Two organizations have filed a complaint with the Federal Elections Commission against President Donald Trump, alleging that fundraising that his campaign conducted after November’s Election Day violated federal election law. The complaint, brought by the Campaign Legal Center and Common Cause, says that after the election, Trump’s campaign website still asked for contributions, citing an NBC News report that said that money raised after the election would go towards debt forgiveness, and that any money that exceeded a donor’s $2,700 maximum allowable contribution would go towards the 2020 primary campaign. However, the complaint states that according to records that covered up until November 28, 2016, Trump’s campaign had no debt. Nevertheless, those records showed that all of the money the campaign received after the election was reported as “2016 General Debt Retirement.” Records covering the rest of 2016 also showed that there was no debt, the complaint states.
So what does this mean? It means that Trump accepted post-election donations, claiming they were going towards nonexistent debts, when that money should have automatically gone towards the next election or been refunded to the donors, according to election regulations. Since there was no debt, the money is likely going towards 2020. The problem is that because that money was allegedly marked under the 2016 campaign, if undetected it would allow those same donors to give again to the 2020 campaign, potentially exceeding their legal contribution limits.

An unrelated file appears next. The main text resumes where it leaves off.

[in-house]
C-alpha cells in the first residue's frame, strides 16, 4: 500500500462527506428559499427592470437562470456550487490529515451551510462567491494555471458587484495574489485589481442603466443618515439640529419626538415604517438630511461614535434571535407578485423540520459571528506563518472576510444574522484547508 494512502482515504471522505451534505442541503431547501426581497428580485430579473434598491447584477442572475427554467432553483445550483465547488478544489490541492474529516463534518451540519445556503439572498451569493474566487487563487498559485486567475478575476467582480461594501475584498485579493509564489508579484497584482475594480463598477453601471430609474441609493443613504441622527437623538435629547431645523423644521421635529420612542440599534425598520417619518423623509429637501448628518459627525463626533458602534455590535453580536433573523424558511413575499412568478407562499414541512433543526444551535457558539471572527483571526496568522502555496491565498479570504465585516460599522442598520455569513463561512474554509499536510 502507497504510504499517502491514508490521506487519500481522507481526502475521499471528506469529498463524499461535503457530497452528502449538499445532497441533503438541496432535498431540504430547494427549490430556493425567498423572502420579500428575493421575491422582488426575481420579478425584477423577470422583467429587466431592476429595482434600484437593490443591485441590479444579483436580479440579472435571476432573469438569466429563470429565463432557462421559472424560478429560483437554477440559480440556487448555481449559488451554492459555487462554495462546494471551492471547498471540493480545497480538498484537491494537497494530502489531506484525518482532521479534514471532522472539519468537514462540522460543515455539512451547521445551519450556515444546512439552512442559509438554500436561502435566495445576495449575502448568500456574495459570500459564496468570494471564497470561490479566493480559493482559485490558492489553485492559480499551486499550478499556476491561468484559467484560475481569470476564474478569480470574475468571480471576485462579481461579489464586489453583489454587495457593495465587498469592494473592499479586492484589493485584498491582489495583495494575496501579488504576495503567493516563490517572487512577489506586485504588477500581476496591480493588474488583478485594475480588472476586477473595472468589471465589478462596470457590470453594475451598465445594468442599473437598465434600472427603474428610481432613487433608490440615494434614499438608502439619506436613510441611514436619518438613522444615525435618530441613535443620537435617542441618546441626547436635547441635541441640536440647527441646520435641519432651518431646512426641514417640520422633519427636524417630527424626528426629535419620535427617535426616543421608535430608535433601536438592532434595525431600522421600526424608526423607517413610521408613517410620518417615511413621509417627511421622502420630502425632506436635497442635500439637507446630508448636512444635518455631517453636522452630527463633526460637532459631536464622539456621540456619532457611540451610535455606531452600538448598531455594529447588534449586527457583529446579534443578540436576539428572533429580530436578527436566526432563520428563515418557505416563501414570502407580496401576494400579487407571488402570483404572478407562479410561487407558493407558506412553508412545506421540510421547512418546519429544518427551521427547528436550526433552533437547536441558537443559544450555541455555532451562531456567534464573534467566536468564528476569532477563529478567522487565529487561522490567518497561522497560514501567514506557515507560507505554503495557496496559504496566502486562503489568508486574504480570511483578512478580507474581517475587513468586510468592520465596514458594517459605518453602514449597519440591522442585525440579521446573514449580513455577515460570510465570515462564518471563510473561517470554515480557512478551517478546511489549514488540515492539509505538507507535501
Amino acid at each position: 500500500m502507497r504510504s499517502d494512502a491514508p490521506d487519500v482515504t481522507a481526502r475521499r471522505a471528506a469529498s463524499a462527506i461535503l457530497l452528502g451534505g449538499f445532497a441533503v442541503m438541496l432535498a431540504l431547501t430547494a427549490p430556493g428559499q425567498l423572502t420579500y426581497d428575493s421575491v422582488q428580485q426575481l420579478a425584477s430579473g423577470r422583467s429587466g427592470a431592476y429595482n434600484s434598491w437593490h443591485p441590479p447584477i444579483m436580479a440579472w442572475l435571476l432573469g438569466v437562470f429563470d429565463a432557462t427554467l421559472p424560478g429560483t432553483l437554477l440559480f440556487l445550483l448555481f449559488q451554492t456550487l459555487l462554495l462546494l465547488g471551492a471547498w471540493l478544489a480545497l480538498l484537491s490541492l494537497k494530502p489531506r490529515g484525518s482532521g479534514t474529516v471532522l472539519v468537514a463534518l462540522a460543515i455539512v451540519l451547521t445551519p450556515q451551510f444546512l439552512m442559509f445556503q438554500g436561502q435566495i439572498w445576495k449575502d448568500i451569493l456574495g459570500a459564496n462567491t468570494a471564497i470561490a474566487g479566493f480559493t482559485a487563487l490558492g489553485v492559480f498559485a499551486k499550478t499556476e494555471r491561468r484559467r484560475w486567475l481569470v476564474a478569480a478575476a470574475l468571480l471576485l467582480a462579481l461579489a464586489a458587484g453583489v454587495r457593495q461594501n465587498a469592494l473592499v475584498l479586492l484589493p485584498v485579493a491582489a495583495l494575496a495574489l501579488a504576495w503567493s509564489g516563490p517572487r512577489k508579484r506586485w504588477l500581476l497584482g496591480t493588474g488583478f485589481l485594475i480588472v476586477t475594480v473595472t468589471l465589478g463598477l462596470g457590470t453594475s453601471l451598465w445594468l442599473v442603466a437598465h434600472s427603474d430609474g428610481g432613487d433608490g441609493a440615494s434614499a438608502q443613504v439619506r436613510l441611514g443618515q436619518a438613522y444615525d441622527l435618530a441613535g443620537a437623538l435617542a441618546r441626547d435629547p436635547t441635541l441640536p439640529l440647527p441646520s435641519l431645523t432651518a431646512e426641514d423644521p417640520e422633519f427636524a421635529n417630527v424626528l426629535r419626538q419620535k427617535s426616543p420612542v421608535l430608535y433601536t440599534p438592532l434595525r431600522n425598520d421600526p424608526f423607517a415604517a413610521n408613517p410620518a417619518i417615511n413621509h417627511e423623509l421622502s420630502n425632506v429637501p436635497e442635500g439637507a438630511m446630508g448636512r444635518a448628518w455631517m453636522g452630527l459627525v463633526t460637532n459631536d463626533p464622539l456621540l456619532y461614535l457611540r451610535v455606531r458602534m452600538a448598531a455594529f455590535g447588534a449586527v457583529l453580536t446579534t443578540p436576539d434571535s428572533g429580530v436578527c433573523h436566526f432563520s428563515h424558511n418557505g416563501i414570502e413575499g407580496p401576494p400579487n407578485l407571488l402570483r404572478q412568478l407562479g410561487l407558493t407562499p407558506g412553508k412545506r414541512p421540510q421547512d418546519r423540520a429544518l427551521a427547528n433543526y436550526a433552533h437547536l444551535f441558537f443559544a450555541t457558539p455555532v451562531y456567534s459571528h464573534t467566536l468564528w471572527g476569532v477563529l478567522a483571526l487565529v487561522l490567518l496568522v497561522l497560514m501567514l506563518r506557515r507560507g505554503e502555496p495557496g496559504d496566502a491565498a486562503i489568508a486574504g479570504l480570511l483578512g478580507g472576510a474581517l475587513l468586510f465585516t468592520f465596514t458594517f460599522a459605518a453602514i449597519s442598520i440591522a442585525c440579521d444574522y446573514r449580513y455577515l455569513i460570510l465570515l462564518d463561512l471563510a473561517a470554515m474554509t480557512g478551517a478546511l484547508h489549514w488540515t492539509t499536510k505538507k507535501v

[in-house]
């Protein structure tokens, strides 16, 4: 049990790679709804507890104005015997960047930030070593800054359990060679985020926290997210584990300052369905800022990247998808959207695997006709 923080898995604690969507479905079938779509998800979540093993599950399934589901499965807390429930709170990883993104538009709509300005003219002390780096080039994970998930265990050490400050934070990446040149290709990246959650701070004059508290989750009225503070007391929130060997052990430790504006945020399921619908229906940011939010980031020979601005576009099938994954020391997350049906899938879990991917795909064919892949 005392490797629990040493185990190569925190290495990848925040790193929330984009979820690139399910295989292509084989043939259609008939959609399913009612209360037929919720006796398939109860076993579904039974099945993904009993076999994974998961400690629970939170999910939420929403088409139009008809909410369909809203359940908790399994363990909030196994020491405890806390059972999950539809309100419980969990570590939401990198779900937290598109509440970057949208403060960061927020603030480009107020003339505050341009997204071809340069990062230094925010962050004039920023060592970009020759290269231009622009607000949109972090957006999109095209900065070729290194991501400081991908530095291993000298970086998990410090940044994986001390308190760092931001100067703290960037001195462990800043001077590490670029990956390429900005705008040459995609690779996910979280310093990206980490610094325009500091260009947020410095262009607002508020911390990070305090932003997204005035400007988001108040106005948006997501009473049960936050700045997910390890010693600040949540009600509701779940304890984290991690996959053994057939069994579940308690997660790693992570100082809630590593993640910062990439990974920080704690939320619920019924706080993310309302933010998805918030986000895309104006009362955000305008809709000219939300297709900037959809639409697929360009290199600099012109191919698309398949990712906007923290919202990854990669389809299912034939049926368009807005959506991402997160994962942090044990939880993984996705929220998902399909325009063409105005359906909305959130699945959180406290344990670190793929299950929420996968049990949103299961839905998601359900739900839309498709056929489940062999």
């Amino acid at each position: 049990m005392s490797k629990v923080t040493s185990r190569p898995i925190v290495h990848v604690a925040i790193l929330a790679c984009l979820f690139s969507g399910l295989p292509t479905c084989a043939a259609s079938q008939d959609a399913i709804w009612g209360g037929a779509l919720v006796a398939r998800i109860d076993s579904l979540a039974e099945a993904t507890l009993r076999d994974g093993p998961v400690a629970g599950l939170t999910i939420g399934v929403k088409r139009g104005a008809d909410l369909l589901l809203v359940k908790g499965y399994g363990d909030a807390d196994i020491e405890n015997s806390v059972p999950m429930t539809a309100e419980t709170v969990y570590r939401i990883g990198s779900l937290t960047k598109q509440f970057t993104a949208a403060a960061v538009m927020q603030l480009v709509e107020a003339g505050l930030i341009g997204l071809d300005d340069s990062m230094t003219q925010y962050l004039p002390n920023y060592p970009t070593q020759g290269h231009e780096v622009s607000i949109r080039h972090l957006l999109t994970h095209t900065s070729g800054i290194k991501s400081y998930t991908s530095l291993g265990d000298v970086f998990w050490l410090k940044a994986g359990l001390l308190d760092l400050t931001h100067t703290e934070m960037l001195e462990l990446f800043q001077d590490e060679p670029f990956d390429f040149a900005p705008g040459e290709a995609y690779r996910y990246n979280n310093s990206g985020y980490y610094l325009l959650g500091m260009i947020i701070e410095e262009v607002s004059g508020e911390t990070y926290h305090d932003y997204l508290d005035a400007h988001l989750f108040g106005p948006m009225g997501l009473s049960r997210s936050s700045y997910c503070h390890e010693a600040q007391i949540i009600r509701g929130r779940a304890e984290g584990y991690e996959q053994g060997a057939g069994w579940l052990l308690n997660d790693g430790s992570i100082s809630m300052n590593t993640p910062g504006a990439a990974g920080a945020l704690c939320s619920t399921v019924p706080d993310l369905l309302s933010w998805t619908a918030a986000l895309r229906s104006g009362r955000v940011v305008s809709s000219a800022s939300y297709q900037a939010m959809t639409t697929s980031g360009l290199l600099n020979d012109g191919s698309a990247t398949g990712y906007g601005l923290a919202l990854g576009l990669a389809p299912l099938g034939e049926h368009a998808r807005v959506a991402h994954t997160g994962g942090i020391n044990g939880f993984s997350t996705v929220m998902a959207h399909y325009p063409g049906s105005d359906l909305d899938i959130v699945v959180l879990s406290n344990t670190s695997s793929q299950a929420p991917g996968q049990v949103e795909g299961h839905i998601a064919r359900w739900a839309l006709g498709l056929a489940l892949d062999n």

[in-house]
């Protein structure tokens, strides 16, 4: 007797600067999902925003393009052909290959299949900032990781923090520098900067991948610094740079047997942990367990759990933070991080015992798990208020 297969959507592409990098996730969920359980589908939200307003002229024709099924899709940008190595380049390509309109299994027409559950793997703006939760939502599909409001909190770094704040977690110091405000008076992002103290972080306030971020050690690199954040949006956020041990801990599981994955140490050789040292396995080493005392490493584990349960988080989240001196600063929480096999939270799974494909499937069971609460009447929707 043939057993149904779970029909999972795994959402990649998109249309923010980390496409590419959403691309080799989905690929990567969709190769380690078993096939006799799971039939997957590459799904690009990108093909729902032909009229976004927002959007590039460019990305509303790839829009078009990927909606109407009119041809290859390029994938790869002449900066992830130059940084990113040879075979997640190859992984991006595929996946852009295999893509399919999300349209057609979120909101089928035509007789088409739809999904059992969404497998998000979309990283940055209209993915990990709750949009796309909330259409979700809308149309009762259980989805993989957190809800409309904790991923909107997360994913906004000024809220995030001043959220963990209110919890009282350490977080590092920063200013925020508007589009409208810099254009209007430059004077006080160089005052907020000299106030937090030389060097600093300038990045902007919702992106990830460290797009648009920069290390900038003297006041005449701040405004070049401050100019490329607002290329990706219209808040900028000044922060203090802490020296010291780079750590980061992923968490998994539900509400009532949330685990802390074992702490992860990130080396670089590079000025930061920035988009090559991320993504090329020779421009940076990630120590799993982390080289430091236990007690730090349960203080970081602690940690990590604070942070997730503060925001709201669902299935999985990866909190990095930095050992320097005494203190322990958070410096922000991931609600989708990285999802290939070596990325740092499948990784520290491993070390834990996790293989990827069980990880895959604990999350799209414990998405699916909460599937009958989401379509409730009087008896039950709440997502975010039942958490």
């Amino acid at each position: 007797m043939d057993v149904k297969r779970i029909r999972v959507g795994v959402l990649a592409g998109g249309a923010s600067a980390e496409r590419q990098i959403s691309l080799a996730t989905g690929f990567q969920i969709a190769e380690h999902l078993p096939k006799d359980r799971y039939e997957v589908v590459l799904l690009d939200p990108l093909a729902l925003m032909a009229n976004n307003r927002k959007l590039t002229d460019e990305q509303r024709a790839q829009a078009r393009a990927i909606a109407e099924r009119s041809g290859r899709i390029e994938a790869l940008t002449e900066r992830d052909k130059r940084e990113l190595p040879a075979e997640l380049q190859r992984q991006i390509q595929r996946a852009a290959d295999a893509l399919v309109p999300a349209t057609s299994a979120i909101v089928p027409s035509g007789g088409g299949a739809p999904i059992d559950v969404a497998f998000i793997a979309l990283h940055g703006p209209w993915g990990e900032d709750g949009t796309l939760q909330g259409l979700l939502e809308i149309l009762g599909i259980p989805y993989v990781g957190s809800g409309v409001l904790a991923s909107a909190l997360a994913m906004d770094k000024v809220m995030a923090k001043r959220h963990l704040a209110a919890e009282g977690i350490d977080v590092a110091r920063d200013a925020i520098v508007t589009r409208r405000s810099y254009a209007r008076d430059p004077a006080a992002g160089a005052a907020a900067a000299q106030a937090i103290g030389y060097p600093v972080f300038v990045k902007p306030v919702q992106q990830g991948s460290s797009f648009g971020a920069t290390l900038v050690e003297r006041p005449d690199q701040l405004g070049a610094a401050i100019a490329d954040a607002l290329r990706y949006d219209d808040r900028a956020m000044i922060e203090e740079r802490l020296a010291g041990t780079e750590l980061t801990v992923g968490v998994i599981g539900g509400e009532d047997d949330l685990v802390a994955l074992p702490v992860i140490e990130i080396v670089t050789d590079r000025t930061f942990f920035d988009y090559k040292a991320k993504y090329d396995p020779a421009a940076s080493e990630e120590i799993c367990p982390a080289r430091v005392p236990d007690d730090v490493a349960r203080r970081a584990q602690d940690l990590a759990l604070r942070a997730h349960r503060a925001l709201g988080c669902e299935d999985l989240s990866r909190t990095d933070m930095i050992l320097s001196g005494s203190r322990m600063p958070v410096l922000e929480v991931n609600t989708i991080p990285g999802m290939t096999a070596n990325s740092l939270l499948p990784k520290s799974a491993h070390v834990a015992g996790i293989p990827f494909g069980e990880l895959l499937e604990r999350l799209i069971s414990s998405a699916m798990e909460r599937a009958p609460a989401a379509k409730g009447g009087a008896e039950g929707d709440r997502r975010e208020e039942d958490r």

For example, if a person gave their maximum $2,700 thinking it was going towards debt relief, and Trump marked it as such, they might then donate again for the 2020 campaign, even though that first donation should have maxed them out. As Larry Noble from the Campaign Legal Center explained in a statement obtained by LawNewz.com, “By falsely reporting post-election contributions as being for 2016 debt retirement, Trump may be trying to illegally double what a contributor can give for the 2020 primaries.”
The complaint also alleges that Trump took too long to register a campaign committee for 2020. Once a person raises more than $5,000 towards an election, they are considered a “candidate.” A candidate then has 15 days to register their campaign committee. Trump allegedly took more than two months after achieving candidate status, not registering his committee until Inauguration Day.
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